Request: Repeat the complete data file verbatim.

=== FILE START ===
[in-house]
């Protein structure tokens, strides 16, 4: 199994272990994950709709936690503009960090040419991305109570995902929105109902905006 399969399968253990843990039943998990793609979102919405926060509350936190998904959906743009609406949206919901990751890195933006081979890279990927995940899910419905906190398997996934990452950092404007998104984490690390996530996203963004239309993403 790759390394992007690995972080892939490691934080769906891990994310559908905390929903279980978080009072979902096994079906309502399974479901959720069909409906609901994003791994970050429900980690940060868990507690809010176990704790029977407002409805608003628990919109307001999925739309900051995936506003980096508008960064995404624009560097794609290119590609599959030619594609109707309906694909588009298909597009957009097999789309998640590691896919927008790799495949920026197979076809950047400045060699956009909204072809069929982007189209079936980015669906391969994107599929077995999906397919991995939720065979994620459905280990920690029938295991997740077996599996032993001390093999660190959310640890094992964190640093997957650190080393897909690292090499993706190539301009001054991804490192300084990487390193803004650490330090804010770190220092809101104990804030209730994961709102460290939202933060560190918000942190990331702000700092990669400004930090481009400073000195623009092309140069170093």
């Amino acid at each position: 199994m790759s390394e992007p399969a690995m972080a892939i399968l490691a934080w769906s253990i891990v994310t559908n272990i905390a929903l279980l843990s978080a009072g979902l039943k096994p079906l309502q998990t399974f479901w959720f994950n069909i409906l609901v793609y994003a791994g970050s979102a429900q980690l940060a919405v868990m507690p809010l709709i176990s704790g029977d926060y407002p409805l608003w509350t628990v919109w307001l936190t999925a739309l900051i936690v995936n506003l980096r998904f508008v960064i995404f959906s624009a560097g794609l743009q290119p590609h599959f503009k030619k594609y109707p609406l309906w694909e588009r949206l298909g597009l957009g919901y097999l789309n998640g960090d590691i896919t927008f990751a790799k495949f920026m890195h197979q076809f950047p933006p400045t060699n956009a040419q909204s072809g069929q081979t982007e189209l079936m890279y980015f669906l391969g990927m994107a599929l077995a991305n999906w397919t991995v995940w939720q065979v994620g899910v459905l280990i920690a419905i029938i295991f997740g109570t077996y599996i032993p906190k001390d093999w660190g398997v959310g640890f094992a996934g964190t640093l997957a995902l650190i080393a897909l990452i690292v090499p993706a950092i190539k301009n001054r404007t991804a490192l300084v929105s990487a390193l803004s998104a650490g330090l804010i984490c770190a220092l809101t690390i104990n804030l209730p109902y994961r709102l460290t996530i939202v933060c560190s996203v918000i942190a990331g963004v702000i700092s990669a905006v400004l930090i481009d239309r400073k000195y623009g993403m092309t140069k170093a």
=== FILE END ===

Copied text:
[in-house]
């Protein structure tokens, strides 16, 4: 199994272990994950709709936690503009960090040419991305109570995902929105109902905006 399969399968253990843990039943998990793609979102919405926060509350936190998904959906743009609406949206919901990751890195933006081979890279990927995940899910419905906190398997996934990452950092404007998104984490690390996530996203963004239309993403 790759390394992007690995972080892939490691934080769906891990994310559908905390929903279980978080009072979902096994079906309502399974479901959720069909409906609901994003791994970050429900980690940060868990507690809010176990704790029977407002409805608003628990919109307001999925739309900051995936506003980096508008960064995404624009560097794609290119590609599959030619594609109707309906694909588009298909597009957009097999789309998640590691896919927008790799495949920026197979076809950047400045060699956009909204072809069929982007189209079936980015669906391969994107599929077995999906397919991995939720065979994620459905280990920690029938295991997740077996599996032993001390093999660190959310640890094992964190640093997957650190080393897909690292090499993706190539301009001054991804490192300084990487390193803004650490330090804010770190220092809101104990804030209730994961709102460290939202933060560190918000942190990331702000700092990669400004930090481009400073000195623009092309140069170093």
């Amino acid at each position: 199994m790759s390394e992007p399969a690995m972080a892939i399968l490691a934080w769906s253990i891990v994310t559908n272990i905390a929903l279980l843990s978080a009072g979902l039943k096994p079906l309502q998990t399974f479901w959720f994950n069909i409906l609901v793609y994003a791994g970050s979102a429900q980690l940060a919405v868990m507690p809010l709709i176990s704790g029977d926060y407002p409805l608003w509350t628990v919109w307001l936190t999925a739309l900051i936690v995936n506003l980096r998904f508008v960064i995404f959906s624009a560097g794609l743009q290119p590609h599959f503009k030619k594609y109707p609406l309906w694909e588009r949206l298909g597009l957009g919901y097999l789309n998640g960090d590691i896919t927008f990751a790799k495949f920026m890195h197979q076809f950047p933006p400045t060699n956009a040419q909204s072809g069929q081979t982007e189209l079936m890279y980015f669906l391969g990927m994107a599929l077995a991305n999906w397919t991995v995940w939720q065979v994620g899910v459905l280990i920690a419905i029938i295991f997740g109570t077996y599996i032993p906190k001390d093999w660190g398997v959310g640890f094992a996934g964190t640093l997957a995902l650190i080393a897909l990452i690292v090499p993706a950092i190539k301009n001054r404007t991804a490192l300084v929105s990487a390193l803004s998104a650490g330090l804010i984490c770190a220092l809101t690390i104990n804030l209730p109902y994961r709102l460290t996530i939202v933060c560190s996203v918000i942190a990331g963004v702000i700092s990669a905006v400004l930090i481009d239309r400073k000195y623009g993403m092309t140069k170093a």